It was only later that Quinn realized the elderly sisters, and the neighbor Helene, were aware of the physical, emotional and financial abuse inflicted upon Amelia and that Charles & Carole had taken her to Bend; that they truly feared the consequences if Charles and  Carole would ever learn they disclosed their whereabouts. 

 

At this early date, Dorothy and Fontella had a well deserved, genuine fear of Charles and Carole.  Later, as the years passed, the continued denial of knowledge of Amelia’s whereabouts was prompted more, this writer believes, by Dorothy’s growing guilt (clothe in the self protection of denial) of not coming to her friend’s aid years sooner.

   

 

Returning to Oregon and searching city directories, first for Duttons, again under Amelia's name, he located her address in the Bend directory.

 

Quinn wrote to Amelia and, later, to Charles and Carole inquiring about Amelia.   The letters were not answered nor returned.  He called.  A woman who answered tersely told Quinn that Amelia cannot speak or understand what is said to her, she is a "vegetable" and "crazy," and any contact with her would only serve to make matters worse.  She then hung up.

 

On the advice of Patrice Petersen (Supervisor, Protective Services Division of the Mid-Willamette Valley Senior Services Agency, McMinnville, OR), Quinn contacted the Bend office of Senior Services (October 20, 1987).  A caseworker (understandingly, no longer with the agency) was assigned the case.  She told Quinn she had checked directly with Charles & Carole and was assured Amelia was being well cared for.   She informed Quinn that his fears were groundless.  

 

Quinn next contacted Detective Bob Cosner (Deschutes County Sheriff Dept.).  It turned out that he had a relative living across the street from the Duttons, who reported nothing negative about them or the situation.   Bob Cosner reported back to Quinn that everything appeared to be OK.  (Cosner is no longer a detective; last heard, he is a patrolman, working the night shift.) 

   

            In both cases, it was the self serving foxes who were consulted if the gate was closed to the chicken yard.   Karren Ruesing,  Senior & Disabled Services Division, years later told Quinn her supervisor said they "dropped the ball" on the original investigation.)

 

     

At some time during this period, late 1987, Quinn had contacted the Eugene Office of the FBI.  He was referred back to the local authorities.  (All the available agents were preoccupied with the events unfolding in Antelope, Oregon, and the Rajneesh commune on the old “Big Muddy Ranch.”)

 

Finally, Quinn contacted Earl Yamashita, of the Carson City office of the Nevada State Senior Services.   He (or his caseworker, Flo Bedrosian), did check with Dorothy & Fontella, but Yamashita reported back to Quinn there was little if anything to his allegations.  

 

At this early point in time, one can appreciate if the sisters, (especially Dorothy)            were not wholly responsive to the agency's inquires about criminal allegations            involving her only son, and the belief of possible repercussions from him and            Carole. This, I am sure, added much to Dorothy’s growing guilt of not taking an            active role in Ami’s interest, especially when the opportunity presented itself.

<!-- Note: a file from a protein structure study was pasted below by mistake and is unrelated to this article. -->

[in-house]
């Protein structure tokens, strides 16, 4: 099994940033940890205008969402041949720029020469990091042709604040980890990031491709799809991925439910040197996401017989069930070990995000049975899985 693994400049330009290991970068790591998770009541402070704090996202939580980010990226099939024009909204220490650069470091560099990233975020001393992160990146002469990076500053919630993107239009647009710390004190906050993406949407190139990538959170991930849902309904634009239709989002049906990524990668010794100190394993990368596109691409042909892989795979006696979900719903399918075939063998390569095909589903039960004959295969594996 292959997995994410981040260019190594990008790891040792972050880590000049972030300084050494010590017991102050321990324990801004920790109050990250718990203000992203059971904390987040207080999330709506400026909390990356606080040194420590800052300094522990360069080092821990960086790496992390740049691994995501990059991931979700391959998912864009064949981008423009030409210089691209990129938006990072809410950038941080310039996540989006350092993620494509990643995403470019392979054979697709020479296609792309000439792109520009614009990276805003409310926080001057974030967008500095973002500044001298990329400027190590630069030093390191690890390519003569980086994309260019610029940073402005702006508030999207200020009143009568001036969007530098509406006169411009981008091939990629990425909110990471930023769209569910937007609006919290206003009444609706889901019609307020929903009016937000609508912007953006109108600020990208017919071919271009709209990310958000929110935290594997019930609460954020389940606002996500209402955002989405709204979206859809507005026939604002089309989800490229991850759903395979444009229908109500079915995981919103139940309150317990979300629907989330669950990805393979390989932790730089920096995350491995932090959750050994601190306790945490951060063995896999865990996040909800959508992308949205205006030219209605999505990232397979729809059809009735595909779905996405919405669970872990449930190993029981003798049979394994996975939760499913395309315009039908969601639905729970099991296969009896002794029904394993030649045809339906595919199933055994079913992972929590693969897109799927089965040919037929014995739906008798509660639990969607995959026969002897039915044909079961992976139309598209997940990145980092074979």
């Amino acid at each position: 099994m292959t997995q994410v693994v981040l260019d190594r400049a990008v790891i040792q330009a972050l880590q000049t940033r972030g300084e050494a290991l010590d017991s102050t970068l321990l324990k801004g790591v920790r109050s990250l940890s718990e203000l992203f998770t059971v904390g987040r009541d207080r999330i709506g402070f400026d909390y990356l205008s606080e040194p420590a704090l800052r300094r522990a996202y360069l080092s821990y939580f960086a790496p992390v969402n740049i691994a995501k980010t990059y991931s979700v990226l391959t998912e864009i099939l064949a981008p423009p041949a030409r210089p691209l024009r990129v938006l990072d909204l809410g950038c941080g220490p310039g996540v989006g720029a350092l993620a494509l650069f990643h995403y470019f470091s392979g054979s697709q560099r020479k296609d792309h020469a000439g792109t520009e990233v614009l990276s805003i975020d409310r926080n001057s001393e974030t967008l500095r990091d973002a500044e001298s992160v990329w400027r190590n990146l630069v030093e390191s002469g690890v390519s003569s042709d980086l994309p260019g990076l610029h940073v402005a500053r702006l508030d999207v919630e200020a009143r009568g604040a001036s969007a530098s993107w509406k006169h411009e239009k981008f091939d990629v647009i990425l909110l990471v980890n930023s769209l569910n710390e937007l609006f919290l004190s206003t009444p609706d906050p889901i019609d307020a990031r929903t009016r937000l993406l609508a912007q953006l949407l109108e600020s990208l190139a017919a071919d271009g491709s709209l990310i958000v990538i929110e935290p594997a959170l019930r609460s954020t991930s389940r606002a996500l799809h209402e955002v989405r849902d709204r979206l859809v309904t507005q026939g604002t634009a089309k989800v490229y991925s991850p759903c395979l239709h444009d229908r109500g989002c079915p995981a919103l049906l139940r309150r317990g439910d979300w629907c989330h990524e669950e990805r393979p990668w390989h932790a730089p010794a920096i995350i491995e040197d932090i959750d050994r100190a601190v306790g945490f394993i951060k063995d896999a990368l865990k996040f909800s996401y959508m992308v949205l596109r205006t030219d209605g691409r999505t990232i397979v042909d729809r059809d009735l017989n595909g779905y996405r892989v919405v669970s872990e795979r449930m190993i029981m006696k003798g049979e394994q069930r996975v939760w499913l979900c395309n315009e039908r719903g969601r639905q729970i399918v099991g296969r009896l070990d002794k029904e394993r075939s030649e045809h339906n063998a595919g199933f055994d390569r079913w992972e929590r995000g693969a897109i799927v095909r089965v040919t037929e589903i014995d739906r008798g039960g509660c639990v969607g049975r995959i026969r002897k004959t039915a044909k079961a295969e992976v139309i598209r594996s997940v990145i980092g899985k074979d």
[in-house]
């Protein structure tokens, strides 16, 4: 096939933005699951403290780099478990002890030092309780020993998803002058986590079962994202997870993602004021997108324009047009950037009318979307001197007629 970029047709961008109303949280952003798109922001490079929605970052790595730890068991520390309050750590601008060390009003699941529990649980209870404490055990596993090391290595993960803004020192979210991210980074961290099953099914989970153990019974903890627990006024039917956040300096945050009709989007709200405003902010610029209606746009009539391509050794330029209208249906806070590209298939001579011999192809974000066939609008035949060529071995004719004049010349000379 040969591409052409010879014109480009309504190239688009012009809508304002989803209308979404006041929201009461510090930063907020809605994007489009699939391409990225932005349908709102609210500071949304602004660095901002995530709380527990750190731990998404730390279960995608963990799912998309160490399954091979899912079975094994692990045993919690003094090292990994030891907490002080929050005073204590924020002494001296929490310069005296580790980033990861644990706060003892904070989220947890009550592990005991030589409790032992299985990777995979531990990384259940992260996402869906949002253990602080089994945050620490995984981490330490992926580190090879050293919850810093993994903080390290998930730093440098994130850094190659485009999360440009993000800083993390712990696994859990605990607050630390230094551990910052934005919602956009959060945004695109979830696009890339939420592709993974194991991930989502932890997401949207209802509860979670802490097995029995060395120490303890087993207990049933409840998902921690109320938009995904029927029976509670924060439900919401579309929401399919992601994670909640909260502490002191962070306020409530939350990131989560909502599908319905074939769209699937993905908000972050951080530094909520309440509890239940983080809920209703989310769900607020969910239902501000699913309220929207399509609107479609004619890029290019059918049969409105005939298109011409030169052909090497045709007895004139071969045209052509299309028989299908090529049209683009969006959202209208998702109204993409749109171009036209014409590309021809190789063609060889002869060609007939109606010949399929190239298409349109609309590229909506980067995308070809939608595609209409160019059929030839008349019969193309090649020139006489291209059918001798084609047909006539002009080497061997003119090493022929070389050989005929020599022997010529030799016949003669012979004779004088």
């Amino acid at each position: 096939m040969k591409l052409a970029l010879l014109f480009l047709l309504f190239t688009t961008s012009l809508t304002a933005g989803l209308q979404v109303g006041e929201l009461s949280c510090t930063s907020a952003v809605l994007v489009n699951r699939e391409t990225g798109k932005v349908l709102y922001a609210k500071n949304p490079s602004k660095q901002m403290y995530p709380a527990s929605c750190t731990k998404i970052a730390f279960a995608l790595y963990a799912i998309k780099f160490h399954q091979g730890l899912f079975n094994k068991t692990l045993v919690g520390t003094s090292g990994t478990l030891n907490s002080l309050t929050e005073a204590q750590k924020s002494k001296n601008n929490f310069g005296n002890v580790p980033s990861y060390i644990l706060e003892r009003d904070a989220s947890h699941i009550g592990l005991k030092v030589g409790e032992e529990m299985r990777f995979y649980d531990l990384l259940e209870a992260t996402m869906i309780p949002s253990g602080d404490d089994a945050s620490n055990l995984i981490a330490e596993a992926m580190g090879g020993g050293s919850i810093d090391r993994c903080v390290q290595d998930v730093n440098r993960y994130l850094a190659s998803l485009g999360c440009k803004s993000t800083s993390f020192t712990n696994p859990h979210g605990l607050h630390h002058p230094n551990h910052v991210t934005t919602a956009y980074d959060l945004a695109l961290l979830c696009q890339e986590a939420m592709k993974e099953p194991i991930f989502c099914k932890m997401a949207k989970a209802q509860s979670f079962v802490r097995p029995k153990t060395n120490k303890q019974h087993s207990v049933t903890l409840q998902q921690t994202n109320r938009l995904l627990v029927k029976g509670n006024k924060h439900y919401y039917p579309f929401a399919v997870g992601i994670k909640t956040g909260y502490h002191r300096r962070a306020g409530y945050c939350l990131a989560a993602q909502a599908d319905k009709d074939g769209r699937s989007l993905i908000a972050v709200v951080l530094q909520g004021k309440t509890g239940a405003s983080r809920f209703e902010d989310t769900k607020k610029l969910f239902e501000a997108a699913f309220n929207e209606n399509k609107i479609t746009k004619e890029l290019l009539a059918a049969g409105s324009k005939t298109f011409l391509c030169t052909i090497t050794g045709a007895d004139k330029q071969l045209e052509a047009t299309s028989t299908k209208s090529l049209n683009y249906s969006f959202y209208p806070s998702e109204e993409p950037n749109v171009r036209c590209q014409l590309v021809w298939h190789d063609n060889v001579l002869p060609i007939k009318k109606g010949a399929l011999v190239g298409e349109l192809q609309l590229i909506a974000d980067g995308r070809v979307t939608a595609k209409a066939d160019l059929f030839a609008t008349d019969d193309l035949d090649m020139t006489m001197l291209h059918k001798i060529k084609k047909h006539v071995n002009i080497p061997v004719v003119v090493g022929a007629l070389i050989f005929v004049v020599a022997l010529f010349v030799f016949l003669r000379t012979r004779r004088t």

Until Amelia herself successfully made contact with the outside world, August 12, 1991, Dorothy was very guarded, if not evasive, in Quinn's early contacts with her regarding Amelia, Charles and Carole.  Dorothy denied knowledge of Amelia’s whereabouts not only to Quinn, but to the  national  A Current Affair  TV reporter; later, at trial, she acknowledged having known all along where Charles and Carole took their friend Amelia.

 

 

 

The tragedy of this story is not only Amelia's; it is also shared by Dorothy Dutton and her sister, Fontella Kirk.   Many have been entrapped by the web woven by the actions of Charles & Carole, including themselves.   Having lost her husband, Dorothy now had to deal with the "loss" of her only son;  the year of "crying herself to sleep every night," the predictable phases of denial, anger, guilt, the bargains made with her God, the constant, unending search in her heart and the tug-of-war of loyalty between her son, Charles, and the growing guilt of not doing more to help her friend, Amelia.   When the criminal trial against Charles and Carole started, Dorothy said, "The courts shall be the judge."

 

It had been since late August, 1991, when the sisters visited their dear friend, Amelia, in Bend, that they were willing to be responsive to Quinn's probing, if not sometimes painful, inquires.   One can only express admiration, if not awe, of the inner strength for the stand Dorothy has decided to take:  Her journey has taken six years.  Only she could choose the path.  Many mothers would, understandingly, never attempt it.  She and Fontella were witnesses for the prosecution at Charles & Carole's